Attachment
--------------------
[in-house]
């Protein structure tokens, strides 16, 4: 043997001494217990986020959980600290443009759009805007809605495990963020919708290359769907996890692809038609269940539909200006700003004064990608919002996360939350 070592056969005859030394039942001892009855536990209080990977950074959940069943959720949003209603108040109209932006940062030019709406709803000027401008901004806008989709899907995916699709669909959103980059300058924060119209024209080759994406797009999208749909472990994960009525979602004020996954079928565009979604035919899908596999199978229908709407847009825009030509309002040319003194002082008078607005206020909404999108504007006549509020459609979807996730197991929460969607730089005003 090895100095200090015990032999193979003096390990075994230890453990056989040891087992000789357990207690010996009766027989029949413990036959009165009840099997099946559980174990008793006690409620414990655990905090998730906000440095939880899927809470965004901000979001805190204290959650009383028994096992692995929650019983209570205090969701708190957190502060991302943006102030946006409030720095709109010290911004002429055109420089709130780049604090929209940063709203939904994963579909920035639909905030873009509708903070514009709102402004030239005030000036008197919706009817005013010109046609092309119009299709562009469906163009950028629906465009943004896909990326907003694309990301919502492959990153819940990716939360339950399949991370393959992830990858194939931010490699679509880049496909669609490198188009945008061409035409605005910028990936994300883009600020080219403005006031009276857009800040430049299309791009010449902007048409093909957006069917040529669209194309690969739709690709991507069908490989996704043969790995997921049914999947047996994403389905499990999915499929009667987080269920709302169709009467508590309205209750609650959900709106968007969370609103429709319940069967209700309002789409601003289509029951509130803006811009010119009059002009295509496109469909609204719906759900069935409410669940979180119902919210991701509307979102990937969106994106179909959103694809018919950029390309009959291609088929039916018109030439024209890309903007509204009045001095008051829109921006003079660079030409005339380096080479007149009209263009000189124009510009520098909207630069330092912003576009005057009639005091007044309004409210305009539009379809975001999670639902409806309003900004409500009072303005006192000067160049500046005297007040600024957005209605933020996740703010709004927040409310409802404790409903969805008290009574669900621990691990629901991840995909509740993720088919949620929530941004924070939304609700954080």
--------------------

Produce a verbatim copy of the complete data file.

[in-house]
């Protein structure tokens, strides 16, 4: 043997001494217990986020959980600290443009759009805007809605495990963020919708290359769907996890692809038609269940539909200006700003004064990608919002996360939350 070592056969005859030394039942001892009855536990209080990977950074959940069943959720949003209603108040109209932006940062030019709406709803000027401008901004806008989709899907995916699709669909959103980059300058924060119209024209080759994406797009999208749909472990994960009525979602004020996954079928565009979604035919899908596999199978229908709407847009825009030509309002040319003194002082008078607005206020909404999108504007006549509020459609979807996730197991929460969607730089005003 090895100095200090015990032999193979003096390990075994230890453990056989040891087992000789357990207690010996009766027989029949413990036959009165009840099997099946559980174990008793006690409620414990655990905090998730906000440095939880899927809470965004901000979001805190204290959650009383028994096992692995929650019983209570205090969701708190957190502060991302943006102030946006409030720095709109010290911004002429055109420089709130780049604090929209940063709203939904994963579909920035639909905030873009509708903070514009709102402004030239005030000036008197919706009817005013010109046609092309119009299709562009469906163009950028629906465009943004896909990326907003694309990301919502492959990153819940990716939360339950399949991370393959992830990858194939931010490699679509880049496909669609490198188009945008061409035409605005910028990936994300883009600020080219403005006031009276857009800040430049299309791009010449902007048409093909957006069917040529669209194309690969739709690709991507069908490989996704043969790995997921049914999947047996994403389905499990999915499929009667987080269920709302169709009467508590309205209750609650959900709106968007969370609103429709319940069967209700309002789409601003289509029951509130803006811009010119009059002009295509496109469909609204719906759900069935409410669940979180119902919210991701509307979102990937969106994106179909959103694809018919950029390309009959291609088929039916018109030439024209890309903007509204009045001095008051829109921006003079660079030409005339380096080479007149009209263009000189124009510009520098909207630069330092912003576009005057009639005091007044309004409210305009539009379809975001999670639902409806309003900004409500009072303005006192000067160049500046005297007040600024957005209605933020996740703010709004927040409310409802404790409903969805008290009574669900621990691990629901991840995909509740993720088919949620929530941004924070939304609700954080």